Stalking speeders and drunk drivers

The driver wrapped his lips around the portable breathalyzer and blew into it weakly. He'd been nabbed at a checkstop set up on Mountain View drive in Whitehorse Saturday night. The checkstop went up at 8 p.m.

The driver wrapped his lips around the portable breathalyzer and blew into it weakly.

He’d been nabbed at a checkstop set up on Mountain View drive in Whitehorse Saturday night.

The checkstop went up at 8 p.m.

Less than 30 minutes later, Cpl. Shawn Pollard had already hauled two drunk drivers into the backseat of his unmarked police car.

“Blow, blow, blow,” said Pollard.

“Harder. Harder.”

Seconds later a red “warn” message popped up on the screen – the driver’s blood-alcohol level was hovering near the legal limit.

“I’m thinking you had more than just one drink tonight,” said Pollard, writing him up a 24-hour suspension.

As soon as Pollard opened the car door another driver was escorted into the backseat.

His breath smelled of alcohol but he blew under the legal limit.

“That guy was fine?” asked one of the traffic cops, incredulously, after the driver stepped out of Pollard’s vehicle.

“Yeah, I was sure that guy was going to blow over,” said Pollard.

The traffic officer is amazed at how many drunk drivers never get convicted.

“The whole program is based on being overly fair to bad guys,” he said.

“The truth is that if you were to take blood from some of these people they’d be over (the legal limit).”

Pollard’s anger is justified.

After 21 years on the job, he’s seen firsthand what drunk driving can do.

While working in Revelstoke around Christmas time some years ago, he attended an accident where children had been killed.

“There were Christmas presents all over the road,” he said.

“It nailed me pretty hard.”

To put it further into perspective, the Yukon’s only two traffic fatalities this summer were caused by impaired drivers.

Over the Thanksgiving weekend, Pollard’s four-person traffic unit caught nine drunk drivers, made one drug bust and handed out more than 100 speeding and traffic tickets in Whitehorse.

From Pollard’s viewpoint, it’s his job to hunt out the so called “bad guys” before they have a chance to hurt anybody.

When he’s cruising around town, hip hop music streaming out of the car speakers, he may as well be a character in a video game.

When a driver runs a red light or speeds past, he pounces.

“Did you see that? That car just blew right through a red light,” he said, revving his engine to catch up to the offender. (This reporter didn’t even see it happen.)

But the officer, who joined the traffic unit because of his background in trucking and his love of driving, still considers himself a “softie.”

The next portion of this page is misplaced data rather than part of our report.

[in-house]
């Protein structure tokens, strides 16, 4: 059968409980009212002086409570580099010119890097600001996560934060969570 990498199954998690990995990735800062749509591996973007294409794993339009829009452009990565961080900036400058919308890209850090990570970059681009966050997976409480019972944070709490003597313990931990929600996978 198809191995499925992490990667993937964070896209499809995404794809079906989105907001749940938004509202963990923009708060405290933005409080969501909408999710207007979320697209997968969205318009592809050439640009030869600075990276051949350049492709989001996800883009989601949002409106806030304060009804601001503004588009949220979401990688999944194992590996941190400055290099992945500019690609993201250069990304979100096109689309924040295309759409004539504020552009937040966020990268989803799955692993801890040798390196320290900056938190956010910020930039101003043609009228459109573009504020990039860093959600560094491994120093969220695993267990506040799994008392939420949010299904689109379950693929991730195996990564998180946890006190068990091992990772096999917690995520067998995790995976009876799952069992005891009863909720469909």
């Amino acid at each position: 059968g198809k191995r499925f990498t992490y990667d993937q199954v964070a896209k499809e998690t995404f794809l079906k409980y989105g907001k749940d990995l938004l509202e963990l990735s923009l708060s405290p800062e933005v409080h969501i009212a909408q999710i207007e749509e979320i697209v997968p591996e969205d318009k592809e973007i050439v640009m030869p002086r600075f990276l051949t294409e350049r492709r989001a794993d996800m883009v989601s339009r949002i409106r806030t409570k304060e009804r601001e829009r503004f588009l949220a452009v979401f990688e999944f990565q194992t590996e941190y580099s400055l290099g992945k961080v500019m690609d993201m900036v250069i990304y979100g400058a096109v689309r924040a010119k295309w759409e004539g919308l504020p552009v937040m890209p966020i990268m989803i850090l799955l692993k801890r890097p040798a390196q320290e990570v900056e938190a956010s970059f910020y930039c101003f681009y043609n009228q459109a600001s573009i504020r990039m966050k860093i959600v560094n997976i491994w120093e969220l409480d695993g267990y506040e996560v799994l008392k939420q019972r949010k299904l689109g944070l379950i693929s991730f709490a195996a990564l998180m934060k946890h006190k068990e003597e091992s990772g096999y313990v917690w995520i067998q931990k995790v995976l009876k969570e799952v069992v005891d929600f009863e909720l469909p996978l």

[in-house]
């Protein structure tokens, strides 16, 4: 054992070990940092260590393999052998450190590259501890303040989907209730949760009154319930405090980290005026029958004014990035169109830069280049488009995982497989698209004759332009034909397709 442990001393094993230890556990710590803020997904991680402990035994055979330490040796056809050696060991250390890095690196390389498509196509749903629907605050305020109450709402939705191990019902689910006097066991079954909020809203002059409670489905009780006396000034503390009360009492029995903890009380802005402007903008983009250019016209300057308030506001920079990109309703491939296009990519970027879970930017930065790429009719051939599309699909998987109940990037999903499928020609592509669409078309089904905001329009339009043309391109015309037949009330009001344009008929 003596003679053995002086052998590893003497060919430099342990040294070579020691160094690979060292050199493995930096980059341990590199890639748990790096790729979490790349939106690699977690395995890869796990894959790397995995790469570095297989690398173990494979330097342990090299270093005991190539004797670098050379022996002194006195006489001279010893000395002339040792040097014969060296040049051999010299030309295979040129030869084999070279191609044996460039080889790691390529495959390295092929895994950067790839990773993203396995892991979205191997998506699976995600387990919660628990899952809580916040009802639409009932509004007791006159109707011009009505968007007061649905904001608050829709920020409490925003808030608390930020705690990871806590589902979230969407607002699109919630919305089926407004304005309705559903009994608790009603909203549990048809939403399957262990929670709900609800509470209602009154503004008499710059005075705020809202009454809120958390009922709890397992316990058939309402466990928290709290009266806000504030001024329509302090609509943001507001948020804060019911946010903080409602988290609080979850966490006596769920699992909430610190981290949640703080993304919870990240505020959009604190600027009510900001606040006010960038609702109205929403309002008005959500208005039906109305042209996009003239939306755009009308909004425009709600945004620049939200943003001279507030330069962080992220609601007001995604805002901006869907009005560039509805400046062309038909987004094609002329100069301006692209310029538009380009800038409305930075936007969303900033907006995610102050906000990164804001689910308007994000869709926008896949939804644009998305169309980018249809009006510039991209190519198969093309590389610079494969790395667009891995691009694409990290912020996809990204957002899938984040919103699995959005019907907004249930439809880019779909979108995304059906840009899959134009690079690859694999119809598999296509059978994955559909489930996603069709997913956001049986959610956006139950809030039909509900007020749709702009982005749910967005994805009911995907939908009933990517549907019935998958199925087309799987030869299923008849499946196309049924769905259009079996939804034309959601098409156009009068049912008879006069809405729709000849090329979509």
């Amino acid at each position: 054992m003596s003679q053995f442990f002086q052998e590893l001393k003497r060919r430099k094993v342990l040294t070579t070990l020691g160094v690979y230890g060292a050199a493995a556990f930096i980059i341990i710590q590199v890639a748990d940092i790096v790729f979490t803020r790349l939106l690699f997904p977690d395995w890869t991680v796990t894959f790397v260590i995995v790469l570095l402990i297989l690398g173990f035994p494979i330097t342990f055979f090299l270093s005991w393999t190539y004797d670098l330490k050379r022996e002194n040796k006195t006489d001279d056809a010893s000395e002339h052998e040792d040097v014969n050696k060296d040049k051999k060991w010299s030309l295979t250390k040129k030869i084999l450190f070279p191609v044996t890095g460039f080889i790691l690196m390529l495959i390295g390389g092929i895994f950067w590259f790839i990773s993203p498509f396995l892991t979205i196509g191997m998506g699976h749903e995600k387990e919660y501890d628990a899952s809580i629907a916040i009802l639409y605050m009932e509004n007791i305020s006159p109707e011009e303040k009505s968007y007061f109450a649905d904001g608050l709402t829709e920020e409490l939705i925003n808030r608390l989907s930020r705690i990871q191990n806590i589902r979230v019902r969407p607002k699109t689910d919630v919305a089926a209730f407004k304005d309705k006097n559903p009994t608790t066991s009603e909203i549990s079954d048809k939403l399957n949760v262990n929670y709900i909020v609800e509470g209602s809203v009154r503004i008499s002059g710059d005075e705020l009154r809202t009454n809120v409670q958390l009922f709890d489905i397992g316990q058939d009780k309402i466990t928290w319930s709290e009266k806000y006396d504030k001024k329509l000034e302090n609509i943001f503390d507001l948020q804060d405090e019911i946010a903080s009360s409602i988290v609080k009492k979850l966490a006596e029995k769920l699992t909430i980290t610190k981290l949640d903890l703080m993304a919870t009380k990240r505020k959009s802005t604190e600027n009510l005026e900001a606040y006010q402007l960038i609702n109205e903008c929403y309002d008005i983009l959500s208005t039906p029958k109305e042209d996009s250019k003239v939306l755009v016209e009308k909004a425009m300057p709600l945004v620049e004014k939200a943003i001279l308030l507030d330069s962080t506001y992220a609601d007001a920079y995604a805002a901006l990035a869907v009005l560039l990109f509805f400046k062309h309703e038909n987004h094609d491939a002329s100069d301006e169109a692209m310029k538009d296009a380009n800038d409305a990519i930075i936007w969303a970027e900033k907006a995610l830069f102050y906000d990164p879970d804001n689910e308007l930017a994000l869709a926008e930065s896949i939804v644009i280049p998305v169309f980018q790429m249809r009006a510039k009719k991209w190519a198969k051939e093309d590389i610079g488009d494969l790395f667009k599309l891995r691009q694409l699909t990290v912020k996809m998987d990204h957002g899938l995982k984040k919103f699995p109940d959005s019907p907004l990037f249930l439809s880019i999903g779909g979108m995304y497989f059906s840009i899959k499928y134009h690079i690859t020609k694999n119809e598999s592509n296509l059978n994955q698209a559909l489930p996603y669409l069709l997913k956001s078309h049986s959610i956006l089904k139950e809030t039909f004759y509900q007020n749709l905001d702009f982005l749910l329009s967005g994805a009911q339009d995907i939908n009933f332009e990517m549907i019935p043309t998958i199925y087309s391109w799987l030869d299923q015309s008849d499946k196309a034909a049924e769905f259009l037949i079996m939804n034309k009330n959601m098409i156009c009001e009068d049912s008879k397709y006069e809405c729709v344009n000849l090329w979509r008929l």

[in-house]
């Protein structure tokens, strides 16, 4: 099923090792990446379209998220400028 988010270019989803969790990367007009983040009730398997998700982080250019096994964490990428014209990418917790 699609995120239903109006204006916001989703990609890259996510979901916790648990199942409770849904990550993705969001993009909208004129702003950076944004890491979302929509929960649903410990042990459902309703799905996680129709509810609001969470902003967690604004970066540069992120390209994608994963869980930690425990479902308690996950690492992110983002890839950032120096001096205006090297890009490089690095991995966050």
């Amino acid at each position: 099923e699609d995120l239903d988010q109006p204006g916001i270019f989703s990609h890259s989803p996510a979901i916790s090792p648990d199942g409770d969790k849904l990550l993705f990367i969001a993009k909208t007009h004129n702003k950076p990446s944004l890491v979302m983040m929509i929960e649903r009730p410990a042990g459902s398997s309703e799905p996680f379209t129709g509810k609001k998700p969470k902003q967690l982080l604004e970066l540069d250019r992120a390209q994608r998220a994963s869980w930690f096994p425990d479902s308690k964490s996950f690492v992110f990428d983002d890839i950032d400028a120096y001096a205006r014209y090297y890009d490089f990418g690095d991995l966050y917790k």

“If someone tells me that they wouldn’t be able to put food on their table because of a speeding ticket, I’d reconsider giving it,” he said.

Pollard doesn’t understand why the police are given such a hard time in the Yukon.

“We’ve taken an awful lickin’ in the last three years,” he said, referring to the media reports of the in-custody death of Raymond Silverfox and the two RCMP officers tried for rape in Watson Lake earlier this year.

“I’ve never read such critical media as I have up here.

“One person makes a mistake and it paints us all the same.”

Now, people automatically assume the RCMP aren’t accountable, said Rick Smith who has been an auxiliary member of the RCMP for the last nine years.

“It distresses me because the public is so quick to criticize – they don’t appreciate the complexity of what we do.”

Smith is a lawyer by day. He signed up as a volunteer member of the force to satiate a curiosity about how the legal system played out on the streets.

He and three other auxiliary members volunteer up to 500 hours a year as a member of the RCMP’s traffic unit. It’s a way for him to give back to the community, he said.

Last week Smith and his traffic partner Justin Maetche stopped a vehicle with a six-year-old who wasn’t wearing her seat belt.

The little girl was squiggling around in her seat and wouldn’t listen to her mother’s pleas to belt up.

The officers took the opportunity to educate the young girl.

“That’s goodwill,” said Smith.

But it’s not common for traffic officers to just hand out warnings.

Warnings don’t change habits, tickets do, said Pollard.

He knows his job isn’t as glorious or heroic as that of the general duty officers. “That’s where the real rock and roll happens,”

he said.

But he considers every drug bust and drunk driver whose been caught a victory.

“When we go out on shift we usually try to catch at least one good offence,” he said.

If the RCMP isn’t constantly doing enforcement, things slide.

And the public notices.

People were really upbeat about the RCMP’s weekend checkstops, said RCMP Sgt. Don Rogers.

Three people phoned the station afterwards – all of whom received tickets – to thank the officers for being polite and for pointing out traffic violations.

“That’s really positive,” said Rogers.

“It just goes to show we’re not all ogres.”

Contact Vivian Belik at

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